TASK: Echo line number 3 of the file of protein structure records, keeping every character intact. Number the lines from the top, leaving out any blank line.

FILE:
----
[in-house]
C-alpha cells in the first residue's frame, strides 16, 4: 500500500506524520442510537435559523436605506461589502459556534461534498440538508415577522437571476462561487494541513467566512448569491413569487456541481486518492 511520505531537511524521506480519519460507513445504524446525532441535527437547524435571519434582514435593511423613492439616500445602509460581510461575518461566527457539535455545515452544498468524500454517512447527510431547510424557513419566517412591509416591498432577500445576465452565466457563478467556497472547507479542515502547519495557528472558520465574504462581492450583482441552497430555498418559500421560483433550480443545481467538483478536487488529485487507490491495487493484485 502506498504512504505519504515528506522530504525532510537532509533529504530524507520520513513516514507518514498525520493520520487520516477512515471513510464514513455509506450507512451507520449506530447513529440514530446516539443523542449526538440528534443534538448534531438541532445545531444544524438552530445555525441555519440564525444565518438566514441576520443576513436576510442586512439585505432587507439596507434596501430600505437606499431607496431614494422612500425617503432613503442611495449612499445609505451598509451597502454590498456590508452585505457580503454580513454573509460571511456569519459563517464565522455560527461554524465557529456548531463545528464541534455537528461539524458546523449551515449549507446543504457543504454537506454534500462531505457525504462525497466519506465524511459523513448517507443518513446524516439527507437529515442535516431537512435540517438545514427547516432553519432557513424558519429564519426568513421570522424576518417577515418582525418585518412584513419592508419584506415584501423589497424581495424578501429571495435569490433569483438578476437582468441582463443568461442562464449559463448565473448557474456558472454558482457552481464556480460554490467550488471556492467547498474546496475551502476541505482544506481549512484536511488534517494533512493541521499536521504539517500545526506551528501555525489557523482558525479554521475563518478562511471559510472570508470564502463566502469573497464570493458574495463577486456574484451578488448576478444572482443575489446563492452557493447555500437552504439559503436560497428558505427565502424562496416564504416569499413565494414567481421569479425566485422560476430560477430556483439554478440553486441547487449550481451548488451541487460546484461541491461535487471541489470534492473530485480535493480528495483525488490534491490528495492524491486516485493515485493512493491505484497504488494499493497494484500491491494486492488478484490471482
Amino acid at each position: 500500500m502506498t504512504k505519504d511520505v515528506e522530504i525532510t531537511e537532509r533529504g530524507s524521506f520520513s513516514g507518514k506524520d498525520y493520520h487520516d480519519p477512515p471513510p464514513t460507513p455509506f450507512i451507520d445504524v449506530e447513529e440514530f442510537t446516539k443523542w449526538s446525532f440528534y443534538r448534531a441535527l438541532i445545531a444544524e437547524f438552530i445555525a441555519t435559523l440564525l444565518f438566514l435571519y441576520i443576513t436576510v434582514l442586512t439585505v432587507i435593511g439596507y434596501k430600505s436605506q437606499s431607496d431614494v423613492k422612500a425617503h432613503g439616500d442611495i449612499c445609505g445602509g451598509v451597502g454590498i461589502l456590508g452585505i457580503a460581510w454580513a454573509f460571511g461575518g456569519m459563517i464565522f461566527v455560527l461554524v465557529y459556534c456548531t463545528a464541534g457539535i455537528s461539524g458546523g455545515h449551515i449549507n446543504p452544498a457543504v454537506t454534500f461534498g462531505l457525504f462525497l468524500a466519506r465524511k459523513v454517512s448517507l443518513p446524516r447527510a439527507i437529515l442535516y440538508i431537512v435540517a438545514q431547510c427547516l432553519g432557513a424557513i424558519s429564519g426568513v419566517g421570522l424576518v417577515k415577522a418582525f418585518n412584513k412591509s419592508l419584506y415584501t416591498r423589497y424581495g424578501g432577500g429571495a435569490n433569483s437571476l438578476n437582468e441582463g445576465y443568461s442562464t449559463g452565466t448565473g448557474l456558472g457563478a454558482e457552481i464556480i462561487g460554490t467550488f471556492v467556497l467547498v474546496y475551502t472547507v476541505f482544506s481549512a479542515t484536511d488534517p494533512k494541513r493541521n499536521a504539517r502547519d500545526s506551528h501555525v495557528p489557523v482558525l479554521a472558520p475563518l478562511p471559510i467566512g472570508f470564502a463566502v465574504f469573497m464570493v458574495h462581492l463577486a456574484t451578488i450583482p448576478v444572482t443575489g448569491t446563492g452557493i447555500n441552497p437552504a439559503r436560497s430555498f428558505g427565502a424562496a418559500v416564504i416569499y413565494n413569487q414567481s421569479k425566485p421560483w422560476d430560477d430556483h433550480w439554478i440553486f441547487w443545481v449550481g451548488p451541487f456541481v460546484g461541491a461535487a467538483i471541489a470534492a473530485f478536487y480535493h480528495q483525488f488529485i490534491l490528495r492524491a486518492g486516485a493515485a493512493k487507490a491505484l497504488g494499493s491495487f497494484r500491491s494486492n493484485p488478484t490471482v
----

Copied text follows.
Amino acid at each position: 500500500m502506498t504512504k505519504d511520505v515528506e522530504i525532510t531537511e537532509r533529504g530524507s524521506f520520513s513516514g507518514k506524520d498525520y493520520h487520516d480519519p477512515p471513510p464514513t460507513p455509506f450507512i451507520d445504524v449506530e447513529e440514530f442510537t446516539k443523542w449526538s446525532f440528534y443534538r448534531a441535527l438541532i445545531a444544524e437547524f438552530i445555525a441555519t435559523l440564525l444565518f438566514l435571519y441576520i443576513t436576510v434582514l442586512t439585505v432587507i435593511g439596507y434596501k430600505s436605506q437606499s431607496d431614494v423613492k422612500a425617503h432613503g439616500d442611495i449612499c445609505g445602509g451598509v451597502g454590498i461589502l456590508g452585505i457580503a460581510w454580513a454573509f460571511g461575518g456569519m459563517i464565522f461566527v455560527l461554524v465557529y459556534c456548531t463545528a464541534g457539535i455537528s461539524g458546523g455545515h449551515i449549507n446543504p452544498a457543504v454537506t454534500f461534498g462531505l457525504f462525497l468524500a466519506r465524511k459523513v454517512s448517507l443518513p446524516r447527510a439527507i437529515l442535516y440538508i431537512v435540517a438545514q431547510c427547516l432553519g432557513a424557513i424558519s429564519g426568513v419566517g421570522l424576518v417577515k415577522a418582525f418585518n412584513k412591509s419592508l419584506y415584501t416591498r423589497y424581495g424578501g432577500g429571495a435569490n433569483s437571476l438578476n437582468e441582463g445576465y443568461s442562464t449559463g452565466t448565473g448557474l456558472g457563478a454558482e457552481i464556480i462561487g460554490t467550488f471556492v467556497l467547498v474546496y475551502t472547507v476541505f482544506s481549512a479542515t484536511d488534517p494533512k494541513r493541521n499536521a504539517r502547519d500545526s506551528h501555525v495557528p489557523v482558525l479554521a472558520p475563518l478562511p471559510i467566512g472570508f470564502a463566502v465574504f469573497m464570493v458574495h462581492l463577486a456574484t451578488i450583482p448576478v444572482t443575489g448569491t446563492g452557493i447555500n441552497p437552504a439559503r436560497s430555498f428558505g427565502a424562496a418559500v416564504i416569499y413565494n413569487q414567481s421569479k425566485p421560483w422560476d430560477d430556483h433550480w439554478i440553486f441547487w443545481v449550481g451548488p451541487f456541481v460546484g461541491a461535487a467538483i471541489a470534492a473530485f478536487y480535493h480528495q483525488f488529485i490534491l490528495r492524491a486518492g486516485a493515485a493512493k487507490a491505484l497504488g494499493s491495487f497494484r500491491s494486492n493484485p488478484t490471482v